ISBN : 9780190675271
With the shadow's seductive associations to sexuality, mystery, danger, intangible power, and death, the use of shadows as artistic technique saturates both classic and modern art forms, and yet the practice remains almost invisible. As the first full-length study of art shadows in over a decade, Grasping Shadows ranges from classic works by Rembrandt, Dickens, Picasso, Disney, and Warhol to contemporary street art, popular songs, billboards, and architecture to propose a general theory of how all shadows function in texts and visual media, ultimately offering four main categories. Sharpe explores the diverse ways shadows appear in literature, painting, photography, and film, insisting that literary and visual meanings of shadows cannot be separated, and that art-shadows must be analyzed as part of a cultural field in which words and images continually overlap and reinforce each other's meanings.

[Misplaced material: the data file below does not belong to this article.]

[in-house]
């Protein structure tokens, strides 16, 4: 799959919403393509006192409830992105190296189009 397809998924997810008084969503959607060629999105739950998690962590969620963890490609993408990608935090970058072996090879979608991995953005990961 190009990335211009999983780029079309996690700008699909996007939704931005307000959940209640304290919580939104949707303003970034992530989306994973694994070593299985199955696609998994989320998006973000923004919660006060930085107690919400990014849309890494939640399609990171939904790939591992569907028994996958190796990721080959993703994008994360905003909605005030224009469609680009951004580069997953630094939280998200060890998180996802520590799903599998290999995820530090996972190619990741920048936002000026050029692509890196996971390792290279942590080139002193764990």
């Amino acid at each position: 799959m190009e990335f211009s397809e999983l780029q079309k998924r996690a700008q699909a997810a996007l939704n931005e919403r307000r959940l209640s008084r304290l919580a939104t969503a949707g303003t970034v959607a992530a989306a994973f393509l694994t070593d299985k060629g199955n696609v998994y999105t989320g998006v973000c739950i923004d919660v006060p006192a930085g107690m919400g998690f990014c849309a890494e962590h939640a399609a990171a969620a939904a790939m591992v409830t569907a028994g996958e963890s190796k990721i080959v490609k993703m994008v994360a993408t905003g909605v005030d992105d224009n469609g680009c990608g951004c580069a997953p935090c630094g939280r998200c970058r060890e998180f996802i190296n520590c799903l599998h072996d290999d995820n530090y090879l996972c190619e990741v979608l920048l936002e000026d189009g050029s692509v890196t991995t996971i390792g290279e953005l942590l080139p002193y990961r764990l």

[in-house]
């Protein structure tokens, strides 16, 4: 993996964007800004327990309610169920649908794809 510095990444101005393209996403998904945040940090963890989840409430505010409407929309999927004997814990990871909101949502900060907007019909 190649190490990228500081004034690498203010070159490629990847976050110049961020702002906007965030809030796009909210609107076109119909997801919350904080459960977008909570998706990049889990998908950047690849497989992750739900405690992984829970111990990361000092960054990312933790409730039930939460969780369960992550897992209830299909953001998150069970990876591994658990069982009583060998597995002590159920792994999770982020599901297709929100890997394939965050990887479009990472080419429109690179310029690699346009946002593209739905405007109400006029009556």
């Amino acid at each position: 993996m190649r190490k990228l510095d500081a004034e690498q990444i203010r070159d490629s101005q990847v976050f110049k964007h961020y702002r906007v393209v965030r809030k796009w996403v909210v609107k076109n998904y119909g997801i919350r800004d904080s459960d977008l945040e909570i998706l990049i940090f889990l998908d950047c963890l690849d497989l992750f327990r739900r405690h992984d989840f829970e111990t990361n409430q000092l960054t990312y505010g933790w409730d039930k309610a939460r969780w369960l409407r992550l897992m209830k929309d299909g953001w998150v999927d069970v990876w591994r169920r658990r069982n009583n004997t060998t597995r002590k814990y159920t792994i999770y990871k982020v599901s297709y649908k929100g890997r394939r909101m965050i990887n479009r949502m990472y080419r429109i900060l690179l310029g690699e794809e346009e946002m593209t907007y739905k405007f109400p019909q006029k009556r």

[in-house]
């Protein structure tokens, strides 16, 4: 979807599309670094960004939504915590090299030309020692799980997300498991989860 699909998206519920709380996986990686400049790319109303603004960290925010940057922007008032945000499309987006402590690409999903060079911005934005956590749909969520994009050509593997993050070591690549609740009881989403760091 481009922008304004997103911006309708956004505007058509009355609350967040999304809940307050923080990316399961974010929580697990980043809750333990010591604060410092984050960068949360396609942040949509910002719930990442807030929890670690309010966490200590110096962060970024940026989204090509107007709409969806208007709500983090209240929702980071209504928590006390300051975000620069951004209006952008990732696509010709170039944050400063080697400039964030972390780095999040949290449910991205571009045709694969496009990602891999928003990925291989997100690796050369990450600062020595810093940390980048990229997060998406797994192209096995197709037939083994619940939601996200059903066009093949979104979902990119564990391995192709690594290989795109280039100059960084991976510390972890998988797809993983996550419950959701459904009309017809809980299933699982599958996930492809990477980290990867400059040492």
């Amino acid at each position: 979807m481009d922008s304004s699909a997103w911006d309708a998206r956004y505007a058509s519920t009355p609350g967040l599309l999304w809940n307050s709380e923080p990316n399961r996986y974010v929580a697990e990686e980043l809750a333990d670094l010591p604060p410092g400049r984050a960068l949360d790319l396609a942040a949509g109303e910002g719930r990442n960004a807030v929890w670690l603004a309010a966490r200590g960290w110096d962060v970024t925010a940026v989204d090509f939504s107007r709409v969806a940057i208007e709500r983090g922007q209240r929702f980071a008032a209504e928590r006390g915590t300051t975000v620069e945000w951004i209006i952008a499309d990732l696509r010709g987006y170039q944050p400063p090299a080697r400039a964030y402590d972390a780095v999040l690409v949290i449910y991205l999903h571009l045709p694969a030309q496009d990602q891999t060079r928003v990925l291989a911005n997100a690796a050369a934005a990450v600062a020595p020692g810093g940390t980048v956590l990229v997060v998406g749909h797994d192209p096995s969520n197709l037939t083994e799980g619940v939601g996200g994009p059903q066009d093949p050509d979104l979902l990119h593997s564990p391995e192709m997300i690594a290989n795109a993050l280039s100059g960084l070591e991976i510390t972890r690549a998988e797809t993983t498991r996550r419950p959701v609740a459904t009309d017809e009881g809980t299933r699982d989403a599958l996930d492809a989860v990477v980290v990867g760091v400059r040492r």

Beginning with a summary of scholarship to date, the introduction addresses how real-world shadows function, and gives an overview of the strategies involved in representing shadows from the Renaissance onward. The first chapter sets out a theory of how the meanings of shadows are generated. Subsequent chapters, each centered on an influential literary text, explore in detail the four kinds of shadows that visual artists and writers use. The last chapter presents a case study of how shadows have impacted the art of the modern city, from Renoir and Zola to film noir to advanced projection systems capturing the shadows of passers-by on streets around the globe. The book concludes with a philosophical meditation on how living with shadows enriches everyday life.
Chapter 1: The Shadow Speaks
Chapter 2: The Vital Shadow
Chapter 3: The Look Elsewhere Shadow
Chapter 4: The Completing Shadow
Chapter 5: The Independent Shadow
Chapter 6: City of Shadows